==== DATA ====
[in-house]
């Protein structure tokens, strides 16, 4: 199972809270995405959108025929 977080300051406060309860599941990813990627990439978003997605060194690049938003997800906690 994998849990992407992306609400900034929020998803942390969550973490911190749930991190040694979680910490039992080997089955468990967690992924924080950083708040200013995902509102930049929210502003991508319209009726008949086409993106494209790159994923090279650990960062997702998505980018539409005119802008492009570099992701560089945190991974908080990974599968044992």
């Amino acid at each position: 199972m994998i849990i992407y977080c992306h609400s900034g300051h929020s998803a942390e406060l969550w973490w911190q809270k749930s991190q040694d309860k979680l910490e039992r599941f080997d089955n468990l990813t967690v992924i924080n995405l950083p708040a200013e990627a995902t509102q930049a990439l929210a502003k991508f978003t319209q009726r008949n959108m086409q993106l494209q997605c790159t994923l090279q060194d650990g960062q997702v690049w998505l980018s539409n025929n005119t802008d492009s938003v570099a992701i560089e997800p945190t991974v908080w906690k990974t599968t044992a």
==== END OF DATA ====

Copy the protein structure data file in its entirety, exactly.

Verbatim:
[in-house]
């Protein structure tokens, strides 16, 4: 199972809270995405959108025929 977080300051406060309860599941990813990627990439978003997605060194690049938003997800906690 994998849990992407992306609400900034929020998803942390969550973490911190749930991190040694979680910490039992080997089955468990967690992924924080950083708040200013995902509102930049929210502003991508319209009726008949086409993106494209790159994923090279650990960062997702998505980018539409005119802008492009570099992701560089945190991974908080990974599968044992």
């Amino acid at each position: 199972m994998i849990i992407y977080c992306h609400s900034g300051h929020s998803a942390e406060l969550w973490w911190q809270k749930s991190q040694d309860k979680l910490e039992r599941f080997d089955n468990l990813t967690v992924i924080n995405l950083p708040a200013e990627a995902t509102q930049a990439l929210a502003k991508f978003t319209q009726r008949n959108m086409q993106l494209q997605c790159t994923l090279q060194d650990g960062q997702v690049w998505l980018s539409n025929n005119t802008d492009s938003v570099a992701i560089e997800p945190t991974v908080w906690k990974t599968t044992a």